I remember when I was a kid my dad had some IMR powder, don't remember the number, that had a red dust in it. He called it rusted. Metal can and lid. Don't remember how it shot but he probably tried it. You didn't throw nothing away. It was shot at coyotes so if it was an inch at a 100 that was good. Doug

  8. #8
    Join Date
    Feb 2003
    Location
    roanoke,va.
    Posts
    240
    I had a can of IMR4895 go bad years ago. RED DUST

  9. #9
    Join Date
    Apr 2017
    Location
    Ames, Iowa
    Posts
    300
    Quote Originally Posted by glynn angle View Post
    I had a can of IMR4895 go bad years ago. RED DUST
    That's usually what happens. You pour some out and poof. Almost like that orange cloud that they warn you about when approaching the Thunder Basin coal mine between Newcastle and Wright in Wyoming.

  10. #10
    Join Date
    Mar 2003
    Location
    Carrollton Mo.
    Posts
    318

    Imr 4895

    4895 was probably what dad had rust because that's what he shot in his swift. Doug

  11. #11
    Join Date
    Sep 2017
    Posts
    23

    Still works for me . . . with a caveat

    I have 7+lbs. of this powder from many years ago. I just started using it again, and have not noticed a change in smell or color. I have, however, experienced much higher pressures than expected. I used Vectan load data for both 22BR and .223 in a 22BR with 52-55 gr. moly bullets, and 55 gr. moly bullets in a .223 Wylde. I blew CCI400 primers in the .223 Wylde at well below listed max loads for the .223 and had to disassemble both .223 and 22BR loaded rounds. The good news is that it seems to be a good powder for the 22BR with light bullets.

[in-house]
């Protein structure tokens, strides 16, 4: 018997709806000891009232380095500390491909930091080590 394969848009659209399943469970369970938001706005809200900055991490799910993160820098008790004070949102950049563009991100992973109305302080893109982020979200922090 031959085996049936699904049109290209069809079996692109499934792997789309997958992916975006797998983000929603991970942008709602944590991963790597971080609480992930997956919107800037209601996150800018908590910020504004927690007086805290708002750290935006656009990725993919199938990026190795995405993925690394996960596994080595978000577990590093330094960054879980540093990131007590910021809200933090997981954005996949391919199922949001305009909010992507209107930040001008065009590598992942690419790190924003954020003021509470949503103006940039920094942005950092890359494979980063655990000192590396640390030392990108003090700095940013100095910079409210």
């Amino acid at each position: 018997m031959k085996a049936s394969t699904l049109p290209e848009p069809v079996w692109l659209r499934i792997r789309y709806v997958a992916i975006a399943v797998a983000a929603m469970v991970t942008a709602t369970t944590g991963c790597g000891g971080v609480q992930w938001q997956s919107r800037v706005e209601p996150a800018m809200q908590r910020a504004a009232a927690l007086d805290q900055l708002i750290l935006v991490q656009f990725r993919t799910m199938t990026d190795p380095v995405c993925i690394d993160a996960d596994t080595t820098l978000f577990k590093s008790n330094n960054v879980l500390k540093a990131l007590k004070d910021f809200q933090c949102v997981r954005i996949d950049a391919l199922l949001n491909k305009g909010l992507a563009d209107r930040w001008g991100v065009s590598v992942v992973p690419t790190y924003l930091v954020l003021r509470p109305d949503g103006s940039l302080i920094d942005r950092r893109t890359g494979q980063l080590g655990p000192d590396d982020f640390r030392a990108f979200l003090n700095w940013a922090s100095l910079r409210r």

I wonder if it still works for the 6PPC?

    Given the occurrence of problems reported here, I'm moving the large jug out of the house and into the tool shed . . .

  12. #12
    Join Date
    Feb 2003
    Location
    Fort Worth, Texas
    Posts
    430

    Red dust in the morning, shooter take warning

    All smokeless propellants that I know of contain nitric acid in their manufacture. That red dust and acid smell is the nitrates breaking down and releasing nitric acid. Once this happens the powder is going bad. It should be discarded due to the possibility of spontaneous combustion. Having this happen in your powder magazine could be disastrous. Tim

  13. #13
    Join Date
    Feb 2003
    Location
    Lower Dakota Territory
    Posts
    1,599
    Dr. Tim: I read it as "...spontaneous human combustion".

    A little coffee came out my nose.

  14. #14
    Join Date
    Sep 2013
    Location
    Arlington, Virgina
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    947
    Tim is correct. The red residue is nitric acid. Some powder companies use short nitrocellulose wash and prep intervals (common with many of the bulk powders we now buy as 'surplus'). Shortened nitrocellulose prep often leads to premature decay. As propellants deteriorate, they emit nitrogen oxide. In the presence of water, or just plain humidity, the by-product is nitric acid. Nitric acid is bitter smelling and causes the rust and browning. When you see this, it's time to discard the stuff.

    -Lee
    www.singleactions.com